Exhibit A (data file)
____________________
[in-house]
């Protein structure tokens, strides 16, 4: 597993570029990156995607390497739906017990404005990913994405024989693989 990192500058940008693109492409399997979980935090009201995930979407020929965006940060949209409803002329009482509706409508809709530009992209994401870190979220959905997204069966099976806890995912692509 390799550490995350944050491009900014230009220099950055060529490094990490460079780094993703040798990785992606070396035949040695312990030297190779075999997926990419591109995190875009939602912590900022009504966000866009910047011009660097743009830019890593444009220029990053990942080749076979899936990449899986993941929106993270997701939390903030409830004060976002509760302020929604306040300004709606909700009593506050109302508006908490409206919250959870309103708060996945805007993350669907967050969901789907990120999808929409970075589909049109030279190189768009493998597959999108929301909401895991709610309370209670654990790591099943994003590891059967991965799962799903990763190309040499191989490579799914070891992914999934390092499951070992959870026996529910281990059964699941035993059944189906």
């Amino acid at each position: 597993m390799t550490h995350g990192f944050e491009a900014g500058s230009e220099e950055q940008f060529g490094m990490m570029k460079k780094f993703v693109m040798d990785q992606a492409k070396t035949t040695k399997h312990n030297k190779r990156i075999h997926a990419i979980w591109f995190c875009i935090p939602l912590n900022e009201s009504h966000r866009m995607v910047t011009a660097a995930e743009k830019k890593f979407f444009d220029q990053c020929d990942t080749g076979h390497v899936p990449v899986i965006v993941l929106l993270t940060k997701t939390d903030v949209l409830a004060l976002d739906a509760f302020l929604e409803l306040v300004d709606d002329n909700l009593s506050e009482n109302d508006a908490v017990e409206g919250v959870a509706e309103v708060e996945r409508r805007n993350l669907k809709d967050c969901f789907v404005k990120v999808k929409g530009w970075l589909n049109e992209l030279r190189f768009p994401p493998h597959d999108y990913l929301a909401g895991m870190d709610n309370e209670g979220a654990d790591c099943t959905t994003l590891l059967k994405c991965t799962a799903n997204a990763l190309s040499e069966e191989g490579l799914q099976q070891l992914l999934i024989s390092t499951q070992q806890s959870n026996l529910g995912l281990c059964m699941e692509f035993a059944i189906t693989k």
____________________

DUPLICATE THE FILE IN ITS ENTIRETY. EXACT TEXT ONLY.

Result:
[in-house]
């Protein structure tokens, strides 16, 4: 597993570029990156995607390497739906017990404005990913994405024989693989 990192500058940008693109492409399997979980935090009201995930979407020929965006940060949209409803002329009482509706409508809709530009992209994401870190979220959905997204069966099976806890995912692509 390799550490995350944050491009900014230009220099950055060529490094990490460079780094993703040798990785992606070396035949040695312990030297190779075999997926990419591109995190875009939602912590900022009504966000866009910047011009660097743009830019890593444009220029990053990942080749076979899936990449899986993941929106993270997701939390903030409830004060976002509760302020929604306040300004709606909700009593506050109302508006908490409206919250959870309103708060996945805007993350669907967050969901789907990120999808929409970075589909049109030279190189768009493998597959999108929301909401895991709610309370209670654990790591099943994003590891059967991965799962799903990763190309040499191989490579799914070891992914999934390092499951070992959870026996529910281990059964699941035993059944189906």
């Amino acid at each position: 597993m390799t550490h995350g990192f944050e491009a900014g500058s230009e220099e950055q940008f060529g490094m990490m570029k460079k780094f993703v693109m040798d990785q992606a492409k070396t035949t040695k399997h312990n030297k190779r990156i075999h997926a990419i979980w591109f995190c875009i935090p939602l912590n900022e009201s009504h966000r866009m995607v910047t011009a660097a995930e743009k830019k890593f979407f444009d220029q990053c020929d990942t080749g076979h390497v899936p990449v899986i965006v993941l929106l993270t940060k997701t939390d903030v949209l409830a004060l976002d739906a509760f302020l929604e409803l306040v300004d709606d002329n909700l009593s506050e009482n109302d508006a908490v017990e409206g919250v959870a509706e309103v708060e996945r409508r805007n993350l669907k809709d967050c969901f789907v404005k990120v999808k929409g530009w970075l589909n049109e992209l030279r190189f768009p994401p493998h597959d999108y990913l929301a909401g895991m870190d709610n309370e209670g979220a654990d790591c099943t959905t994003l590891l059967k994405c991965t799962a799903n997204a990763l190309s040499e069966e191989g490579l799914q099976q070891l992914l999934i024989s390092t499951q070992q806890s959870n026996l529910g995912l281990c059964m699941e692509f035993a059944i189906t693989k």